Homemade Peeps for the Practical Mom

I have a confession. I like Peeps. Honestly, I think it mainly has something to do with the fact that my mother and I used to share them. Some people can’t help but buy candy corn in October. I can’t help but buy Peeps in March. It’s a sad state. When I first began buying them, I could buy two packages for $1. They slowly went up in price until a few years ago when they began jumping in price and changing the package to a smaller size. Seriously? They want me to pay $2 for approximately 10 marshmallows?

After going without last year, I decided that this year, the kids and I would make our own. We would make them with our own delicious marshmallow recipe, free from high fructose corn syrup and whatever else it is that makes Peeps addicting. I saw a tutorial online and it looked easy.

The kids colored sugar and spread some out on a baking sheet.

 We made our marshmallow cream, making certain to beat it in the mixer for a really long time. Then we put it into a wax paper icing tube (yes, I make my own out of wax paper), and proceeded to pipe out cute little birds. Said cute little birds then proceeded to slowly spread out, resembling blobs. At that point, I tried on a chirpy little voice (the birds weren’t chirping) and stated, “Square Peeps will taste just as good!” We then spread out the remaining cream on the sugar, coated it with more sugar, and waited for it to set up before cutting it into squares and then dipping the edges in the sugar. Yes, just reading that makes my stomach hurt.

I have to say that they are good. Frankly, the kids stated that they were much better than real Peeps. No high fructose corn syrup and a fraction of the price!

If you are looking for a more authentic Peep, try leaving them  out uncovered, or as happened at my house, let the kids get some out of the bowl and have them forget to recover the marshmallows. They will dry out a bit, giving you that fresh from the package staleness with a crunchy outside.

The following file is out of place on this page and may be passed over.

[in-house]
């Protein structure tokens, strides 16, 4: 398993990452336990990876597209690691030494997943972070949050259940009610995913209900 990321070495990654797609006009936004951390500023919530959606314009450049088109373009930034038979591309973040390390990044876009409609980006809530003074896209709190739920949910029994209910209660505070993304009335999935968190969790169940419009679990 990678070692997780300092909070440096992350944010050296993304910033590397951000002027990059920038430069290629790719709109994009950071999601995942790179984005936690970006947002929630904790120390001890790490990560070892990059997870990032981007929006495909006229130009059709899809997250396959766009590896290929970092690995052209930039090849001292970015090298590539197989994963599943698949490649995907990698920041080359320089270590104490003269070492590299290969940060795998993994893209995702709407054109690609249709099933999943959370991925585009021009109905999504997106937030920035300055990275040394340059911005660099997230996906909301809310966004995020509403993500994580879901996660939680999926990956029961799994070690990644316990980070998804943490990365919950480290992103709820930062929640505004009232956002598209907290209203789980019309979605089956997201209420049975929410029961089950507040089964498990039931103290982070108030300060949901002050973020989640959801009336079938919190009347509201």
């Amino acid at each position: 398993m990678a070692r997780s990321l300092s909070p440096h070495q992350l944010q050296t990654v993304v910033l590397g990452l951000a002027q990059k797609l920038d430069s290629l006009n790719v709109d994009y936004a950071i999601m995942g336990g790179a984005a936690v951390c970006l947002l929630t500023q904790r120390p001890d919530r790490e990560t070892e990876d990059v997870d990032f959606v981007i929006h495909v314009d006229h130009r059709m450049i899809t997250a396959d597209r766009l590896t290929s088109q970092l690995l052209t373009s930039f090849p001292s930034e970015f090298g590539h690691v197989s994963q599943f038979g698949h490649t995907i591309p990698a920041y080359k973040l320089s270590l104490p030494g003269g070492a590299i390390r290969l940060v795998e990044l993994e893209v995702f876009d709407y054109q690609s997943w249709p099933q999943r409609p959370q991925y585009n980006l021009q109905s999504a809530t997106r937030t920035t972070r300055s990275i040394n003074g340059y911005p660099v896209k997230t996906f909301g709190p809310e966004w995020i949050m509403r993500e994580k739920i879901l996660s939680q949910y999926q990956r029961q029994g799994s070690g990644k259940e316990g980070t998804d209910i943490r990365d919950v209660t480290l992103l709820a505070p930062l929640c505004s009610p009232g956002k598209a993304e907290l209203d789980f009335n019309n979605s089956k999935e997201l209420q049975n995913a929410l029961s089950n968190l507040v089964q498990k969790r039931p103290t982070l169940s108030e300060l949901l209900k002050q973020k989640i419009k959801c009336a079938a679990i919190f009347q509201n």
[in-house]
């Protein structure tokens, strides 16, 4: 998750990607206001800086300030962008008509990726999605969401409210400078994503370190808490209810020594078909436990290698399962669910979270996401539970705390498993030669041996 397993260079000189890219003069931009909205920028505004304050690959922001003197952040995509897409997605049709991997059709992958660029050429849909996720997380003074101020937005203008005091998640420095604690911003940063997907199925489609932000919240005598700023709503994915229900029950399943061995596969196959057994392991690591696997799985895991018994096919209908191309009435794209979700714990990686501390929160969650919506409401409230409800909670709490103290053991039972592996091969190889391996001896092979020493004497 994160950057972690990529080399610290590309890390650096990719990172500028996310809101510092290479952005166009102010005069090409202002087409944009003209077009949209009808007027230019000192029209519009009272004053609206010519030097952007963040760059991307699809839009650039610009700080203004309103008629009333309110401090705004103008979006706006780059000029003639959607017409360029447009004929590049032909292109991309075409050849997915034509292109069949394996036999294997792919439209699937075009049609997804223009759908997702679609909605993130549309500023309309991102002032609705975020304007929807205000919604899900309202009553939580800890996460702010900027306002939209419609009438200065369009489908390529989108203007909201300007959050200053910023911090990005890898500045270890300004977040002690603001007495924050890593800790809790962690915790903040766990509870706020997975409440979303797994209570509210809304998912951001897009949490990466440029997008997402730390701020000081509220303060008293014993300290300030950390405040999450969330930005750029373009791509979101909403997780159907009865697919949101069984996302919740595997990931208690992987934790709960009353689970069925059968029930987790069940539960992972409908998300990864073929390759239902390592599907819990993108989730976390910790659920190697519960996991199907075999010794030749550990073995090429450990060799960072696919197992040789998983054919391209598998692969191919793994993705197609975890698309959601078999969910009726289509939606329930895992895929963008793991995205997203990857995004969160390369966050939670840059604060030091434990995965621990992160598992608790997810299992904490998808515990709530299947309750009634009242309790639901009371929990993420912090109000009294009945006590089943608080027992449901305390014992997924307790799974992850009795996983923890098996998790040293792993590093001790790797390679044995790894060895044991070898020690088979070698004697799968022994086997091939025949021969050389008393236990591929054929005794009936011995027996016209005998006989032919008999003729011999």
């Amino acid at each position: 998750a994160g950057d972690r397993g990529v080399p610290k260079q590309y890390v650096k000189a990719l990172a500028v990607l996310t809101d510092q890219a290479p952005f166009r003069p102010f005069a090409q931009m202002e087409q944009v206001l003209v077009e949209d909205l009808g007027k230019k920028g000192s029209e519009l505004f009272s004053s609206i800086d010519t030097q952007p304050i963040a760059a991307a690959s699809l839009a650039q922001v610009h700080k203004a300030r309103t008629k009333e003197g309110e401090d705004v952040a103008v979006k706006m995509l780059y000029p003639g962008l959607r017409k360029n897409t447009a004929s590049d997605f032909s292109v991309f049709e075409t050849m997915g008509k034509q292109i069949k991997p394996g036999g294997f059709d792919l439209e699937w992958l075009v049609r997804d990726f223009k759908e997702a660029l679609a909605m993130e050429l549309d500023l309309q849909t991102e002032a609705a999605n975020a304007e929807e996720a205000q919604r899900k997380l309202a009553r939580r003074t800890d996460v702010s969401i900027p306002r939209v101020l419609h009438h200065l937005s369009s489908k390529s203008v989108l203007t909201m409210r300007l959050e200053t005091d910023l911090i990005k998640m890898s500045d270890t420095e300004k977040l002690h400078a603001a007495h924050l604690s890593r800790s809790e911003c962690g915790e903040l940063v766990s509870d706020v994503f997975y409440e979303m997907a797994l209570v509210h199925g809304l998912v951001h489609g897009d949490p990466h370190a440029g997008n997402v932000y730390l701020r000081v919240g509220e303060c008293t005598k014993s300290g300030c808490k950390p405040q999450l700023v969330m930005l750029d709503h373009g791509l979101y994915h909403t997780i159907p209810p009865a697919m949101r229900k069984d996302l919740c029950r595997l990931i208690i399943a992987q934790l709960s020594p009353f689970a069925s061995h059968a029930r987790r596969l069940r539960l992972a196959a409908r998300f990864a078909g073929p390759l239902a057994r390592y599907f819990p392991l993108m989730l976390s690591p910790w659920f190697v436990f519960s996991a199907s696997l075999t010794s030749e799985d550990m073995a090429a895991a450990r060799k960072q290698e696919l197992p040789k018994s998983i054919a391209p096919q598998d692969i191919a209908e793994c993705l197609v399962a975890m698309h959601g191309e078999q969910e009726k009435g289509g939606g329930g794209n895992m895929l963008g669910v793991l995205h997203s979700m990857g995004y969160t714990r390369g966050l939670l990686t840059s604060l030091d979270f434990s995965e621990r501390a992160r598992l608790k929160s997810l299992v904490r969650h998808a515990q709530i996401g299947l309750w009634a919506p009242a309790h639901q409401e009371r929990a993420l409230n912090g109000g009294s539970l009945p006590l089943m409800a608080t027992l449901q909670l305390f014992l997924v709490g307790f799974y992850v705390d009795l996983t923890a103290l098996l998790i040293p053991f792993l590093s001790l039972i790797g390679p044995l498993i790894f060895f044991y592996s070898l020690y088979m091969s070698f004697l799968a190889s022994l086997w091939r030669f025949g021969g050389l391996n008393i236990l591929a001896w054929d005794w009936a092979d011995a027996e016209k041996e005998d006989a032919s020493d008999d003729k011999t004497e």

Homemade Marshmallows (corn free)

My children were so excited about cooking over our new fire pit, that they decided we really needed some marshmallows. Our marshamallows turned out not to work very well for roasting, as they melted off of the roasting sticks. However, they were light, fluffy, and absolutely delicious.

  • 2 Tablespoons unflavored gelatin
  • 8 Tablespoons cold water
  • 2 cups granulated sugar
  • 1/2 cup cold water
  • 1/4 teaspoon salt
  • 2 teaspoons vanilla extract
  • powdered sugar (make your own for a corn free version)

Dust an 8 or 9 inch glass dish with powdered sugar. In a small bowl, soak the unflavored gelatin in the 8 Tablespoons of cold water. Set aside. Combine the granulated sugar and 1/2 cup water in a saucepan. Cook and stir until dissolved. Add gelatin and bring to boil. Pour into mixing bowl and let cool slightly. Add salt and vanilla. Beat with your electric mixer  until soft and doubl ein volume. Pour into prepared pan and let cool. When ready, cover top with more powdered sugar. Gently work loose from pan and dump onto ctting surface. Cut into squares and dip in powdered sugar. Keep in air tight container for up to three weeks.


June’s theme for the Families Create! challenge was adventure, and our participants didn’t have to go far to find some. Check out these adventures that were found in the backyard or around town:

Carrie at Love Notes Mama writes about a sensory adventures you can take in the rain without ever leaving home.

Hannah @ WildParenting discovered that being outdoors with your kids is bound to turn into an adventure when their family decided to try camping together.

Dionna at Code Name: Mama and her family created an impromptu summer adventure complete with water play, a bus ride, and a picnic.

Mandy at Living Peacefully with Children built a backyard fire pit with the help of her children, which necessitated the ultimate campfire accessory – marshmallows!

Please join the Families Create! Make and Play Challenge in July. This month’s theme is swashbucklers!

planning daddy’s cake…

This year my children asked if they could plan their father’s birthday cake. I didn’t see any problem with this, although I did begin to wonder after they started throwing out possible ideas. They decided on a hockey rink theme. This went through many phases, but the end result turned out well, even with the insistence that we use 33 individual candles on the cake. The goals are made out of large marshmallows (not homemade this time – I wasn’t informed in enough time to make everything). The puck is a brown M&M, and the hockey players and refs are gummy bears. The kids didn’t seem to notice that there were no hockey sticks, which probably would have resulted in a second trip to the store for more supplies.


Candles can be a hazard when you get to this age. They are really bright and give off some nice heat. My husband joked that tiki torches might be a great way to light up a hockey rink. No gummy bears were harmed in the photographing of this cake, although there were many fatal casualties during the making and eating of it.